Biotechnology and Culture
Bodies, Anxieties, Ethics
Edited by Paul Brodwin
Untangles the broad cultural effects of biotechnologies
"A timely and perceptive look from many acute angles, at some of the most anxiety producing issues of the day." —Paul Rabinow, University of California, Berkeley
This impressive collection offers a number of rich examples of why the development of anthropological studies of science, technology, and their disruptive social effects is a leading edge of critical enquiry." —Arthur Kleinman, Harvard University
As birth, illness, and death increasingly come under technological control, struggles arise over who should control the body and define its limits and capacities. Biotechnologies turn the traditional "facts of life" into matters of expert judgment and partisan debate. They blur the boundary separating people from machines, male from female, and nature from culture. In these diverse ways, they destroy the "gold standard" of the body, formerly taken for granted. Biotechnologies become a convenient, tangible focus for political contests over the nuclear family, legal and professional authority, and relations between the sexes. Medical interventions also transform intimate personal experience: giving birth, building new families, and surviving serious illness now immerse us in a web of machines, expert authority, and electronic images. We use and imagine the body in radically different ways, and from these emerge new collective discourses of morality and personal identity.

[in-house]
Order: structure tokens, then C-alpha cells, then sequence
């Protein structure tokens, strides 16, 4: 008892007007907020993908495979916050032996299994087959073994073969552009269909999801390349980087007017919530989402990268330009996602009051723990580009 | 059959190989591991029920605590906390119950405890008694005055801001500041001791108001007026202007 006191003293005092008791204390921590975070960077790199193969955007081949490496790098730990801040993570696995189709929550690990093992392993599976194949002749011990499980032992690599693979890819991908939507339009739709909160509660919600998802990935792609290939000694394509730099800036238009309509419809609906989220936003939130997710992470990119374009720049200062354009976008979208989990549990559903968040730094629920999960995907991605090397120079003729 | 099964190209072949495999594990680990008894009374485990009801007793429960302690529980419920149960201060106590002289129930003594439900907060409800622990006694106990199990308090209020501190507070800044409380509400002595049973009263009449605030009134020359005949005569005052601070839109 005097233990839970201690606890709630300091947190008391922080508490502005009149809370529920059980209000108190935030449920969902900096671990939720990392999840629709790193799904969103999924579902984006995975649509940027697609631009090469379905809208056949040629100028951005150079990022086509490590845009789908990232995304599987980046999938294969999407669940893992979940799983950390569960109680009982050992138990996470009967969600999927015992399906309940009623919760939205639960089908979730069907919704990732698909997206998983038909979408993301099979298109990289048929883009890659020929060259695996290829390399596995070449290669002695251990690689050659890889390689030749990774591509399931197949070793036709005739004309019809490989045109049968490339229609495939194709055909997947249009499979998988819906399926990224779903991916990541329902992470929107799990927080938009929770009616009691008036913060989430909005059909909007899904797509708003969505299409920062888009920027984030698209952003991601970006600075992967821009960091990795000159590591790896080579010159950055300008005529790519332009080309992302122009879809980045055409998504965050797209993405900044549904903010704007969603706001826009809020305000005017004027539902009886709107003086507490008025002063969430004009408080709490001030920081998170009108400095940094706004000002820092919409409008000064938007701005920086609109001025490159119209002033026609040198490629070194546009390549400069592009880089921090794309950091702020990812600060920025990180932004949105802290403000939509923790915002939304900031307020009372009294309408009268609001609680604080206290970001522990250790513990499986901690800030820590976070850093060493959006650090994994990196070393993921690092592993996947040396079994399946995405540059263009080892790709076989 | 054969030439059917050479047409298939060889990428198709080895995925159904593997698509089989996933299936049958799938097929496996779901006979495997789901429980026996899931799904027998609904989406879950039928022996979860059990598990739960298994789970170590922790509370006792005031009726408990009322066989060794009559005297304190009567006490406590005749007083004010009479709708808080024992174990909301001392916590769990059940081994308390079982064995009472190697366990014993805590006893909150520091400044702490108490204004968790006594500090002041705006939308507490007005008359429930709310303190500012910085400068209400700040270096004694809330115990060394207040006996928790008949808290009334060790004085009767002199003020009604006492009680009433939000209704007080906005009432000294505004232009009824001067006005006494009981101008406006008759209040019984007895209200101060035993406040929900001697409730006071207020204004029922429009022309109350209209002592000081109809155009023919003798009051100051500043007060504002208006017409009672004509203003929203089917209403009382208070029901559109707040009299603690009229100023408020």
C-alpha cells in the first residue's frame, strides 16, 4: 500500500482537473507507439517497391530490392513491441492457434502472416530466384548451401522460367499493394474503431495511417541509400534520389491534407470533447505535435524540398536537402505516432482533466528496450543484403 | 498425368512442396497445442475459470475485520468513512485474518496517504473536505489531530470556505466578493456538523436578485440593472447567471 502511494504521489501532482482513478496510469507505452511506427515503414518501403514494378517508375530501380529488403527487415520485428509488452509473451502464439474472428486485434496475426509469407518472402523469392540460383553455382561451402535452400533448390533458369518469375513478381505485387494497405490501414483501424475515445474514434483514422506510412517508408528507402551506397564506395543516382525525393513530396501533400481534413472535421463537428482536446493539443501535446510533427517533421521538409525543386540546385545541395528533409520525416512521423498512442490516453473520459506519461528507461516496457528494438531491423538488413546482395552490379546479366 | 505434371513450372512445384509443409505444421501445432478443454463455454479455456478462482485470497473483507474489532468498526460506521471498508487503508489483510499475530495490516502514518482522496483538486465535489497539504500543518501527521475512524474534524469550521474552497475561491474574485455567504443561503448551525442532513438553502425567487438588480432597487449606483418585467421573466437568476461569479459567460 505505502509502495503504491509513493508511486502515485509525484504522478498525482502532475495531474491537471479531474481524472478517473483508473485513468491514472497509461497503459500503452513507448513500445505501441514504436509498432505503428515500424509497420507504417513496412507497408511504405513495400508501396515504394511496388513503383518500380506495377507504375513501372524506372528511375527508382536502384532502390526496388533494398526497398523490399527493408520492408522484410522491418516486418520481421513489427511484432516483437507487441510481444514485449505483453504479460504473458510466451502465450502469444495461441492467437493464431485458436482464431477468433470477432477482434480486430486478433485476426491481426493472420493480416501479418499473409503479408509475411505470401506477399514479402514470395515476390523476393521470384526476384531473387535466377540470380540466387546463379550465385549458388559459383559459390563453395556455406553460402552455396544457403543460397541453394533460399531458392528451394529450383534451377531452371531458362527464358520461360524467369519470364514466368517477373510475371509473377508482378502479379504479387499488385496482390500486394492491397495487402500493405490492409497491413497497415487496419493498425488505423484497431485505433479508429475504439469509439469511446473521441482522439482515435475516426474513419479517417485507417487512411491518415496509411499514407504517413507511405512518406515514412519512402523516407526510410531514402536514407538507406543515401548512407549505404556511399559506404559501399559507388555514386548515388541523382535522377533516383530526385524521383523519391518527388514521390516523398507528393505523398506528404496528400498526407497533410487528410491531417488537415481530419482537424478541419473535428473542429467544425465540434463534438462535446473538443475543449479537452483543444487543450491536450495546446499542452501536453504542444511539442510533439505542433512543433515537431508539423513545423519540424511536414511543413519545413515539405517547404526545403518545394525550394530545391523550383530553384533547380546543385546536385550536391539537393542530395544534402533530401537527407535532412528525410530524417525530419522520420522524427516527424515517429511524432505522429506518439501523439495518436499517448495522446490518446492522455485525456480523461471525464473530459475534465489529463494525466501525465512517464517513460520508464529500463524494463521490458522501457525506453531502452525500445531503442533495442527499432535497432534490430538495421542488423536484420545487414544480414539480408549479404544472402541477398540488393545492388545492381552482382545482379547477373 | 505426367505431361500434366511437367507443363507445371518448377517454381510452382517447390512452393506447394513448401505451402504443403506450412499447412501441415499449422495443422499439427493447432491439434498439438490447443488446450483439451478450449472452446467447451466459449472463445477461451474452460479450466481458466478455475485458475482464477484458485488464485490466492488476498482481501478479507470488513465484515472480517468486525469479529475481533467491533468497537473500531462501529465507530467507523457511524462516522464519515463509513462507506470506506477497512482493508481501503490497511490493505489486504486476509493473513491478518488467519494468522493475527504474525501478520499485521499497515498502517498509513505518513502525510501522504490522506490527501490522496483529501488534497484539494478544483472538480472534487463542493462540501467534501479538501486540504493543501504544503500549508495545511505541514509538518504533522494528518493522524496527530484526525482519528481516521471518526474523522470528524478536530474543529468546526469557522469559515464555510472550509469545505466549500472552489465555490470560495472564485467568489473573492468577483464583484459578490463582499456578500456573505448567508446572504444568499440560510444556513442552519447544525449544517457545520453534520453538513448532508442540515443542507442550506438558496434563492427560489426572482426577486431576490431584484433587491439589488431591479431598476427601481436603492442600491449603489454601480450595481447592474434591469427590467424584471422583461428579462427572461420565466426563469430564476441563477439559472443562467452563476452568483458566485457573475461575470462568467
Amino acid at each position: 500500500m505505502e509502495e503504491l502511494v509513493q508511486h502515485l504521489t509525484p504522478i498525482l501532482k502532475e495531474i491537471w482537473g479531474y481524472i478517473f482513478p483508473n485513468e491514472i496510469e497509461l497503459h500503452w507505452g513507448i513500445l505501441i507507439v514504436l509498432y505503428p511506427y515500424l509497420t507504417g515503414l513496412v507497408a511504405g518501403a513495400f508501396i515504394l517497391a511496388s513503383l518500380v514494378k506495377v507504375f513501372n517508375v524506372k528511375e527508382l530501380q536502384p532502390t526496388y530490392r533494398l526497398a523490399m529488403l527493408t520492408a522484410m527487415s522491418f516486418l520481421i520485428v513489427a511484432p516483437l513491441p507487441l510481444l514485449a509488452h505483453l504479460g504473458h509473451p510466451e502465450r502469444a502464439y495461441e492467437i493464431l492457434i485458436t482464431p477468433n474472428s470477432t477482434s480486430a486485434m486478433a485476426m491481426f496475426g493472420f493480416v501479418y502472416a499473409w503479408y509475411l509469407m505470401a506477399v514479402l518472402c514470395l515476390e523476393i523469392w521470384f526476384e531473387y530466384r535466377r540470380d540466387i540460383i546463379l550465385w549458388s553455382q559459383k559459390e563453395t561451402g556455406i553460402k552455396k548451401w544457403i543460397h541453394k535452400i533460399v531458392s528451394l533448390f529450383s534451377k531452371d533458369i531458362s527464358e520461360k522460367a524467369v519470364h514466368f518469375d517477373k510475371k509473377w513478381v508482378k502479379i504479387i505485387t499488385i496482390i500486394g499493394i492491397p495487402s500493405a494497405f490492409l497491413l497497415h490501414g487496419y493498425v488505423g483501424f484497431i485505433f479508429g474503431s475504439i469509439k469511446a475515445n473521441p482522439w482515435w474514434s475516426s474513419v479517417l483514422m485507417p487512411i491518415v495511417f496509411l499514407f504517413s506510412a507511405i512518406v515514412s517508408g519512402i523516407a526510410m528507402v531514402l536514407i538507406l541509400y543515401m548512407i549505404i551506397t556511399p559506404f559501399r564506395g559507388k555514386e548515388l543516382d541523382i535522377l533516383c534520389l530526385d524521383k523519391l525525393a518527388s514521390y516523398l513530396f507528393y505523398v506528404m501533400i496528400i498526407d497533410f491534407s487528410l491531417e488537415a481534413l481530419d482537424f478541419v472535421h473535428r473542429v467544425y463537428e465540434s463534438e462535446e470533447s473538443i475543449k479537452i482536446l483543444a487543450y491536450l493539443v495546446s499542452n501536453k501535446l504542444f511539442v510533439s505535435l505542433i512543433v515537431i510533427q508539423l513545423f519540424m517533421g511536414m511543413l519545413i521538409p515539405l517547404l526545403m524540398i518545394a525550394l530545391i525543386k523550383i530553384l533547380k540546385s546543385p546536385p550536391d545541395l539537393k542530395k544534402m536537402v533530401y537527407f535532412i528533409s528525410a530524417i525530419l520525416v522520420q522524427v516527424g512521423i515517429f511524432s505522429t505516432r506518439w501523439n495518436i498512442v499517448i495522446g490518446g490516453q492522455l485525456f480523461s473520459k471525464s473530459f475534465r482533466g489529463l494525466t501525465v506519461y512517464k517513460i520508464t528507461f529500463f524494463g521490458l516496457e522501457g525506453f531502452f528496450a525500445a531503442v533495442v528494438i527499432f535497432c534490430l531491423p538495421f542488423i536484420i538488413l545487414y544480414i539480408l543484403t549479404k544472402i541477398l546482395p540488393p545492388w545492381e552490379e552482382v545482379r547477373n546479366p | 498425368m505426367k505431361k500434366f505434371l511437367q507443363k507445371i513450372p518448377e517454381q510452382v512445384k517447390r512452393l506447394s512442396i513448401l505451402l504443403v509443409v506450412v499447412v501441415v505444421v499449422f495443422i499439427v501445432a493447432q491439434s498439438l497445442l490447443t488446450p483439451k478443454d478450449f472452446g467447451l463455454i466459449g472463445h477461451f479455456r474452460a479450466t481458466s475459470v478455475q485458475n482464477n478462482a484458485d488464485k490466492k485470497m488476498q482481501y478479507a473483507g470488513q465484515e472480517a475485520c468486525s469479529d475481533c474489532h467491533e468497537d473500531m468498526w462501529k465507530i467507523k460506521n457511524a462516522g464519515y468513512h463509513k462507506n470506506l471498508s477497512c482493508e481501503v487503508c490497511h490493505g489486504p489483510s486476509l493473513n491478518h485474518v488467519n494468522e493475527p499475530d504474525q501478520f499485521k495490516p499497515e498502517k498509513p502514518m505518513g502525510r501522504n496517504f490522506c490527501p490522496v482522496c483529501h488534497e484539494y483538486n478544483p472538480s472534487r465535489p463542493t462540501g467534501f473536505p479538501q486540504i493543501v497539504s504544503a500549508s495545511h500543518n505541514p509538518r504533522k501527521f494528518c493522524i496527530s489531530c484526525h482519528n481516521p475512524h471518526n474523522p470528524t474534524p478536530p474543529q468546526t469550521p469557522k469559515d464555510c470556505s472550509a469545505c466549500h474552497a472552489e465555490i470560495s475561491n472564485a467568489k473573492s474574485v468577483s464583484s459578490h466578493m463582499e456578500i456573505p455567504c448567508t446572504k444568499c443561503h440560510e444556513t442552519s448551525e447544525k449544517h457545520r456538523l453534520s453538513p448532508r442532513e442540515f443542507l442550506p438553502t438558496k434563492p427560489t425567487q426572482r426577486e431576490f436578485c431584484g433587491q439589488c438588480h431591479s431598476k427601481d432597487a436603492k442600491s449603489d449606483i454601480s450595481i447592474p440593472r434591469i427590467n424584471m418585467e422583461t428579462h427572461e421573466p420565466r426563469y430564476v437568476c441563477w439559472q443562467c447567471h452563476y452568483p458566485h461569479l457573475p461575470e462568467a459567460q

Biotechnology and Culture: Bodies, Anxieties, Ethics brings together historians, anthropologists, cultural critics, and feminists to examine the broad cultural effects of technologies such as surrogacy, tissue-culture research, and medical imaging. The moral anxieties raised by biotechnologies and their circulation across class and national boundaries provide other interdisciplinary themes for discourse in these essays. The authors